Here’s a sobering fact pointed out by a team of students in Canada: Every piece of plastic that has ever been manufactured is still somewhere on Earth. (Actually that’s not entirely true; we’ve probably managed to launch some of it into space on now-derelict satellites.)
Rather than biodegrading, plastic simply breaks down into smaller and smaller particles over time, and that’s when real trouble starts. It’s relatively easy for a plogger to pick up a plastic bottle on a beach; it’s not so easy to sift through sand to recover plastic chips, shards and particles.
Enter aforementioned team of students from the University of Sherbrooke. Here’s the problem they observed:
For several years, the plastic waste that ends on [Hawaii’s] Kamilo Beach has been breaking down into increasingly fine particles. Thus, the more time passes, the harder it gets to collect the plastic on the beach. That’s why the larger particles are collected first. However, it’s the small particles, that remain on the beach, that are the most damaging to our environment.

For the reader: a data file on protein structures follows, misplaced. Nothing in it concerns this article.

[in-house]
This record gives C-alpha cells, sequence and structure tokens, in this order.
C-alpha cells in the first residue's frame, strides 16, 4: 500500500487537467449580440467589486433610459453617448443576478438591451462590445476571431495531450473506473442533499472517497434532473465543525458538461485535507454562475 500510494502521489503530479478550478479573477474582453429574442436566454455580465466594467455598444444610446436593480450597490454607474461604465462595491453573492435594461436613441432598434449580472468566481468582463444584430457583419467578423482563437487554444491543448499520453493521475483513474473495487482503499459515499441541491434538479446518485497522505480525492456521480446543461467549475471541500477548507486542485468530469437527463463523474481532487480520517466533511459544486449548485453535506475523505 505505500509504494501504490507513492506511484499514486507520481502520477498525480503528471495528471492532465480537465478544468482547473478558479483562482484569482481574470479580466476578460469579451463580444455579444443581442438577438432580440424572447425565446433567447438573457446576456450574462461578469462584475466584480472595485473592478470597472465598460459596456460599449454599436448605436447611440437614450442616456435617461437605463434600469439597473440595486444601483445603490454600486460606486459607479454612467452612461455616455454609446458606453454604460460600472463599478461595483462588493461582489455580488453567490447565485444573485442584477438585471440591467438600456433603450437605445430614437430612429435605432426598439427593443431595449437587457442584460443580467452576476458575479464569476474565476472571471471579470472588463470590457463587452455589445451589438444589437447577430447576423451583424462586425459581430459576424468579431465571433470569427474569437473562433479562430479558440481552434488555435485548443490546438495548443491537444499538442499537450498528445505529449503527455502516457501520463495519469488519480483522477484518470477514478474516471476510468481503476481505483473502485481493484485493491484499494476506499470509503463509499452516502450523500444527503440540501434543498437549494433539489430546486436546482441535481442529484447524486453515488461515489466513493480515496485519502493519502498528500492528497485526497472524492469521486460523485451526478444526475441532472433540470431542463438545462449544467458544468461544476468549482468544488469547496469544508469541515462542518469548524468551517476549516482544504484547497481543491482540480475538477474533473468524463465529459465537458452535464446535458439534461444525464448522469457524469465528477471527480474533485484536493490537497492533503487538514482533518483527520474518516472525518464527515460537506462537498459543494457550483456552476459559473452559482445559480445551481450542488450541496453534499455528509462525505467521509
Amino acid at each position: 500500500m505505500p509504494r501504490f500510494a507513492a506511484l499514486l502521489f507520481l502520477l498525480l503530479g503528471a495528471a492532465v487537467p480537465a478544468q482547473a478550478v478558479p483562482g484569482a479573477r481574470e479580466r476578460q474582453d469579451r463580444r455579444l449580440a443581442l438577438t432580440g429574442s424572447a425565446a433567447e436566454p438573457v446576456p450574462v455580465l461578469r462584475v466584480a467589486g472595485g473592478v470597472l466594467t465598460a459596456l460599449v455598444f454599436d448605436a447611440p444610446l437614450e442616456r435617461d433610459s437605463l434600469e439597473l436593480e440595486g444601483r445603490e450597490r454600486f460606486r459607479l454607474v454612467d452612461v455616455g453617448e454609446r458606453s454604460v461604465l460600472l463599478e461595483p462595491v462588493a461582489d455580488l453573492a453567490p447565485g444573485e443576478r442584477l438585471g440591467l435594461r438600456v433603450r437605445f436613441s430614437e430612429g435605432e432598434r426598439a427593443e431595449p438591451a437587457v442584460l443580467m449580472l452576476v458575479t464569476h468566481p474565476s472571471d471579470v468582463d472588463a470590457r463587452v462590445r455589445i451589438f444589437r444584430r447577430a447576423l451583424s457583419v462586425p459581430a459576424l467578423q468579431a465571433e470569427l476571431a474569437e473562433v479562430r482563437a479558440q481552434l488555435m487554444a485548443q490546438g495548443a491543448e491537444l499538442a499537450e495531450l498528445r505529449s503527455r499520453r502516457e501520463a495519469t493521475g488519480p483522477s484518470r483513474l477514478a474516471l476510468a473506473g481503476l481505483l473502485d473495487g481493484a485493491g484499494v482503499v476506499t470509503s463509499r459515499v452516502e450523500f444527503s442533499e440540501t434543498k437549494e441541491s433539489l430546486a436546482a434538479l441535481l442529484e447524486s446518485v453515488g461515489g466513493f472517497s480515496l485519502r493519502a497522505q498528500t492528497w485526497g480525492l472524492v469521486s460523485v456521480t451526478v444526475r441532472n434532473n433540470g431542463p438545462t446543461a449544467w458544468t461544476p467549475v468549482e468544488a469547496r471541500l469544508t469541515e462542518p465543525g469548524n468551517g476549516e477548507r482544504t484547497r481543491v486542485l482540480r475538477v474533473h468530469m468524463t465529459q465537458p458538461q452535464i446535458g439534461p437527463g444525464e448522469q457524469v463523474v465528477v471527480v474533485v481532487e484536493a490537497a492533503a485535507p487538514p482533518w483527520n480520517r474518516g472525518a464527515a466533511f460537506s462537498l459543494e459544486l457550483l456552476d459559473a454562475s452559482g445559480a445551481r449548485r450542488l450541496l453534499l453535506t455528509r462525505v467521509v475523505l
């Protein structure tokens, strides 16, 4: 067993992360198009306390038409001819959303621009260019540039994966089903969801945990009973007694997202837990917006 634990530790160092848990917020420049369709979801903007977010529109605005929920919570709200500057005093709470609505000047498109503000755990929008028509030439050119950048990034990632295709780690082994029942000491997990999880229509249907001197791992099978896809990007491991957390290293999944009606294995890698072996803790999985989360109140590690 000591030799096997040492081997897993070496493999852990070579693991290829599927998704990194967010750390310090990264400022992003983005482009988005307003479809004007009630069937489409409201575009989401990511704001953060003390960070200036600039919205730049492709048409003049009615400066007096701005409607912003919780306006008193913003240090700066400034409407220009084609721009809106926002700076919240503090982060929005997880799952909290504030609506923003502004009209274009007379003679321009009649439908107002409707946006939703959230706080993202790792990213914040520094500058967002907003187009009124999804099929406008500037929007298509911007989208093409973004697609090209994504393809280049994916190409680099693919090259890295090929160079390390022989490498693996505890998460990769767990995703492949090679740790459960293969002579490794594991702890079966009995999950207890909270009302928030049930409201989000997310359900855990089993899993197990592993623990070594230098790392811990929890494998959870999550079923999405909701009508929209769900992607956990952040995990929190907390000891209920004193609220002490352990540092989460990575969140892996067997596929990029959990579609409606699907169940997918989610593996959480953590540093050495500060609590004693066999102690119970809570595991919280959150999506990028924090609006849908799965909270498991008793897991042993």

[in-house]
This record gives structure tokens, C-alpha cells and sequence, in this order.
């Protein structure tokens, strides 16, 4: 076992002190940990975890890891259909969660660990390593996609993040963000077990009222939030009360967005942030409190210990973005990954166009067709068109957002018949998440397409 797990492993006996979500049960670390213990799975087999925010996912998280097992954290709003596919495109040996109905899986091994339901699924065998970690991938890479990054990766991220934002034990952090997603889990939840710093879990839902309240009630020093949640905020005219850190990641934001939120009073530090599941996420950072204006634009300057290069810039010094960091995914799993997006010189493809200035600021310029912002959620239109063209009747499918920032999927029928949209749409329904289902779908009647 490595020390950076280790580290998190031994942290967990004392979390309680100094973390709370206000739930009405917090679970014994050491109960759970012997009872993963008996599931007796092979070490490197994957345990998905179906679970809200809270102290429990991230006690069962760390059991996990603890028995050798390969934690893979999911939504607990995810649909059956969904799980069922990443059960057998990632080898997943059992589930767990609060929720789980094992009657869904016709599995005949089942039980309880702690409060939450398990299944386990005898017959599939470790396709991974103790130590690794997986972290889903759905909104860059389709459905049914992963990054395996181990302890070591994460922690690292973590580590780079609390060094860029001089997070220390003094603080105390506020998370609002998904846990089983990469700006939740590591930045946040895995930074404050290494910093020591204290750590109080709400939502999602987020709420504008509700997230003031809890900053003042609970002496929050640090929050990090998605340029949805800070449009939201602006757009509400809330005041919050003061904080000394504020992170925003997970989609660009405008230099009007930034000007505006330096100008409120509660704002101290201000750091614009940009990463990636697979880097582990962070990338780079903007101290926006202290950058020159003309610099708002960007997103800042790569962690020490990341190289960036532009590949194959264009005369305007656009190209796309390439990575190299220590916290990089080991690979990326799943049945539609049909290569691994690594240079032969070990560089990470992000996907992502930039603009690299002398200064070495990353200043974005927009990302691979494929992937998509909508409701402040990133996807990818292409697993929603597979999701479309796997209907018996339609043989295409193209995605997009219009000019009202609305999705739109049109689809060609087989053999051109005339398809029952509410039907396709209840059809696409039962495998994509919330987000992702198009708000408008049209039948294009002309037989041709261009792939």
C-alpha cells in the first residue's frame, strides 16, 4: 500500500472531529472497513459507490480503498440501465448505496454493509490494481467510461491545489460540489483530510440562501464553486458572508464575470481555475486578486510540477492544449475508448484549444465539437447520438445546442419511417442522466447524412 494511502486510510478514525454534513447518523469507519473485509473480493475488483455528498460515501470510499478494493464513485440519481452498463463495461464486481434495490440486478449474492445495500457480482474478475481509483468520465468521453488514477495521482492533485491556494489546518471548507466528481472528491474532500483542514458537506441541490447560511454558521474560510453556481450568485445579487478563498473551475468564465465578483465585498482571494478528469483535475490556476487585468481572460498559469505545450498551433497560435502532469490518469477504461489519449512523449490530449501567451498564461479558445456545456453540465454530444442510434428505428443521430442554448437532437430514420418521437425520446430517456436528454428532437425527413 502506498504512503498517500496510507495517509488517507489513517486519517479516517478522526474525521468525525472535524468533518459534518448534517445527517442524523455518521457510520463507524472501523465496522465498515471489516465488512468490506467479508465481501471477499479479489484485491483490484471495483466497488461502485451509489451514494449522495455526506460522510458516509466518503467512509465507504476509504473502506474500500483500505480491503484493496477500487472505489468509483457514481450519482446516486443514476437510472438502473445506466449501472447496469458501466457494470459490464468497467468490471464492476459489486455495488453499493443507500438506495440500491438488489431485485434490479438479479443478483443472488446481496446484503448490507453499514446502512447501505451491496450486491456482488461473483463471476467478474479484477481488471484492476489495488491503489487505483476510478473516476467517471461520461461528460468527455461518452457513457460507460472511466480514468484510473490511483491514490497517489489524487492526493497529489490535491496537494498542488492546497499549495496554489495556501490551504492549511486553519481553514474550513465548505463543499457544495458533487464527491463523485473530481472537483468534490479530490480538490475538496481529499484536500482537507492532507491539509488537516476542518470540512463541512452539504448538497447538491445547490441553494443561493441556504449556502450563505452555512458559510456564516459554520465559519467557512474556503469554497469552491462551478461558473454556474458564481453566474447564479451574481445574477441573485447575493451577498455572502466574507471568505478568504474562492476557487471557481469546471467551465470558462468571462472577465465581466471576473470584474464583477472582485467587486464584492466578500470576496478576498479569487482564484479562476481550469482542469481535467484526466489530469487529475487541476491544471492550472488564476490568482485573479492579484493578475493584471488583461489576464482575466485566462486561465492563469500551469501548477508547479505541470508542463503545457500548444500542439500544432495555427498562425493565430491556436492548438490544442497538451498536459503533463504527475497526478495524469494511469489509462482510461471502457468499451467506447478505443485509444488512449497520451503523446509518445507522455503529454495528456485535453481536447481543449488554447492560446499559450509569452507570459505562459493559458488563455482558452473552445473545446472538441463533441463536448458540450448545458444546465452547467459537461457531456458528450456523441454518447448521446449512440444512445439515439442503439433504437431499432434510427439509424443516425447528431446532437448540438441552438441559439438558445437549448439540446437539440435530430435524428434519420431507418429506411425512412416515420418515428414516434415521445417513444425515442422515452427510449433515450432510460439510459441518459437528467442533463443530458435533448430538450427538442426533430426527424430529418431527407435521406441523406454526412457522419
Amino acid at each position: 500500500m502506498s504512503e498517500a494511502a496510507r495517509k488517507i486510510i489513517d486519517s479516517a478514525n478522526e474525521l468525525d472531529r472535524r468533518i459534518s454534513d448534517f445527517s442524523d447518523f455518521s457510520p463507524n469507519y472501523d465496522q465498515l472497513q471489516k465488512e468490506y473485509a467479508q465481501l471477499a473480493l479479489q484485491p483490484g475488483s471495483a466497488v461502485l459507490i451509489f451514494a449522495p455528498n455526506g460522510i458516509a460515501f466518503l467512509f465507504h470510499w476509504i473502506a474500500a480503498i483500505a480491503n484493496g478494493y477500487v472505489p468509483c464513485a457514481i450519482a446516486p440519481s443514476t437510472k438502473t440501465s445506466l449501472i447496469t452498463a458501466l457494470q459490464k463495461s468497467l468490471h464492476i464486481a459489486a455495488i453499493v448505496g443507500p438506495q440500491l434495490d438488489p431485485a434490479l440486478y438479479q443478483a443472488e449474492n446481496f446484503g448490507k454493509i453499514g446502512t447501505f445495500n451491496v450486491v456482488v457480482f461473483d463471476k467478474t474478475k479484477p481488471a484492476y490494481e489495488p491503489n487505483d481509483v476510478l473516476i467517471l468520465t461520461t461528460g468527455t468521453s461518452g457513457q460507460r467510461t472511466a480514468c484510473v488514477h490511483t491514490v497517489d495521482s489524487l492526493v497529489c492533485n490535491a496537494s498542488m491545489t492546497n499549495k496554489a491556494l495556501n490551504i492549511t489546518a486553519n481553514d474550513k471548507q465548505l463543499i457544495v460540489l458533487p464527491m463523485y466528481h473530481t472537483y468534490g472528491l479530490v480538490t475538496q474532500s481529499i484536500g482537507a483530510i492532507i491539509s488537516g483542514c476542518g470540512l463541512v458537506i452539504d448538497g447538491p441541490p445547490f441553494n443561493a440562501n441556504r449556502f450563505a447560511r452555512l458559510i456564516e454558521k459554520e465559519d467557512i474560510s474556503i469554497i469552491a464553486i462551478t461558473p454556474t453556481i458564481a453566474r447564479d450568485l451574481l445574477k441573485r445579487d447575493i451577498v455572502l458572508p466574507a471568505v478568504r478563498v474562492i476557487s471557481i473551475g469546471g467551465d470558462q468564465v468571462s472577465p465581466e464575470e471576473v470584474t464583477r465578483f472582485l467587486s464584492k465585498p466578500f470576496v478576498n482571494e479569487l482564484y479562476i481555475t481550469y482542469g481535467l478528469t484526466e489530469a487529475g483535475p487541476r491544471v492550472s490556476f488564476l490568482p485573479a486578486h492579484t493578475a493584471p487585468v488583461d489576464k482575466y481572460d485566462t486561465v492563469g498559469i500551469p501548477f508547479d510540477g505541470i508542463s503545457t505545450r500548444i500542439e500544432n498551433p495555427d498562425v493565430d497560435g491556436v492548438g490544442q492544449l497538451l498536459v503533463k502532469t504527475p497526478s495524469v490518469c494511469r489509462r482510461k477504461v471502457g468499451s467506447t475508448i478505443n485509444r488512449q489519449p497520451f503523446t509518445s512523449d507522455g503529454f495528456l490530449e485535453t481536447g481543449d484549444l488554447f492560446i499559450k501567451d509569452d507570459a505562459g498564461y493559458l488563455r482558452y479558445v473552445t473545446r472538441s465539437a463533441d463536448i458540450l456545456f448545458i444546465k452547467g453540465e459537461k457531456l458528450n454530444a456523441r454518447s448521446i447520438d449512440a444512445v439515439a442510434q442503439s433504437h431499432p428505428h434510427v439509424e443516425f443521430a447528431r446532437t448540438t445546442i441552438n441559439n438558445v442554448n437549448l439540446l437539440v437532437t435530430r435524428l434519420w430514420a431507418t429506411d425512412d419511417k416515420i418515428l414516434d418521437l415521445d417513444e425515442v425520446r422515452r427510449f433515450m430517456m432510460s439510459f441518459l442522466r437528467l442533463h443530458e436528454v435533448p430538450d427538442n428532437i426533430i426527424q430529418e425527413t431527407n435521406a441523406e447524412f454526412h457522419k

In fact, animals confuse plastic particles with insects or other living organisms and ingest them. Plastic therefore enters the food chain and poisons it. In addition to eating plastic, animals are exposed to additives contained in the plastics. These toxic products accumulate and concentrate in organisms up the food chain. This is why we must act and remove microplastics from the environment of the beach.
To tackle the tricky problem of extracting plastic particles that have washed up on beaches, they invented a vacuuming and sorting machine called the Hoola One:
Next the team hopes to transport the machine to Hawaii to test it out. You can follow their progress on their Facebook page.